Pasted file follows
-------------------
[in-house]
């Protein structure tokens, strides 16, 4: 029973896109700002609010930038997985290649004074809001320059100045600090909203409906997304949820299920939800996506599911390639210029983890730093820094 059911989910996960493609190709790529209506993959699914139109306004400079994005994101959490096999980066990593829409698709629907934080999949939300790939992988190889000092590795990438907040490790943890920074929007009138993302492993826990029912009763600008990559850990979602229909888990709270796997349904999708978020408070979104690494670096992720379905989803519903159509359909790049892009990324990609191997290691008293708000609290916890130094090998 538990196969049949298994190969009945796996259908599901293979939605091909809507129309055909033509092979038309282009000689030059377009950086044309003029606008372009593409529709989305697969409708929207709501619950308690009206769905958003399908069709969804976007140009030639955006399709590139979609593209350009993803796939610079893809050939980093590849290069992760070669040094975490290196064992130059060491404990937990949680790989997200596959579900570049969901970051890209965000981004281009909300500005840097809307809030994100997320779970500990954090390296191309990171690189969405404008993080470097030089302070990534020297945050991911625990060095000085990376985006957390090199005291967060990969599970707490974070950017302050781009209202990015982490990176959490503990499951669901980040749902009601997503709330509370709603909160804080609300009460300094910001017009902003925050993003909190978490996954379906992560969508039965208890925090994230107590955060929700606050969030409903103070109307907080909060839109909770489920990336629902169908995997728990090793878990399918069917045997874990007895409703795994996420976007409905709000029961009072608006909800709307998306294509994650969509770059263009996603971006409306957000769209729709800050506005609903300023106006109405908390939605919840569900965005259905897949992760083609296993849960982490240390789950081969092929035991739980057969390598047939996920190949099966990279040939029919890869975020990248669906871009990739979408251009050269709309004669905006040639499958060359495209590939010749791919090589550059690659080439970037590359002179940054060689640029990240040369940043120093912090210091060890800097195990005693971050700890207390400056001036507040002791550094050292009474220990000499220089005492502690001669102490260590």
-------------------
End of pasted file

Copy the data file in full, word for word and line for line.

[in-house]
């Protein structure tokens, strides 16, 4: 029973896109700002609010930038997985290649004074809001320059100045600090909203409906997304949820299920939800996506599911390639210029983890730093820094 059911989910996960493609190709790529209506993959699914139109306004400079994005994101959490096999980066990593829409698709629907934080999949939300790939992988190889000092590795990438907040490790943890920074929007009138993302492993826990029912009763600008990559850990979602229909888990709270796997349904999708978020408070979104690494670096992720379905989803519903159509359909790049892009990324990609191997290691008293708000609290916890130094090998 538990196969049949298994190969009945796996259908599901293979939605091909809507129309055909033509092979038309282009000689030059377009950086044309003029606008372009593409529709989305697969409708929207709501619950308690009206769905958003399908069709969804976007140009030639955006399709590139979609593209350009993803796939610079893809050939980093590849290069992760070669040094975490290196064992130059060491404990937990949680790989997200596959579900570049969901970051890209965000981004281009909300500005840097809307809030994100997320779970500990954090390296191309990171690189969405404008993080470097030089302070990534020297945050991911625990060095000085990376985006957390090199005291967060990969599970707490974070950017302050781009209202990015982490990176959490503990499951669901980040749902009601997503709330509370709603909160804080609300009460300094910001017009902003925050993003909190978490996954379906992560969508039965208890925090994230107590955060929700606050969030409903103070109307907080909060839109909770489920990336629902169908995997728990090793878990399918069917045997874990007895409703795994996420976007409905709000029961009072608006909800709307998306294509994650969509770059263009996603971006409306957000769209729709800050506005609903300023106006109405908390939605919840569900965005259905897949992760083609296993849960982490240390789950081969092929035991739980057969390598047939996920190949099966990279040939029919890869975020990248669906871009990739979408251009050269709309004669905006040639499958060359495209590939010749791919090589550059690659080439970037590359002179940054060689640029990240040369940043120093912090210091060890800097195990005693971050700890207390400056001036507040002791550094050292009474220990000499220089005492502690001669102490260590």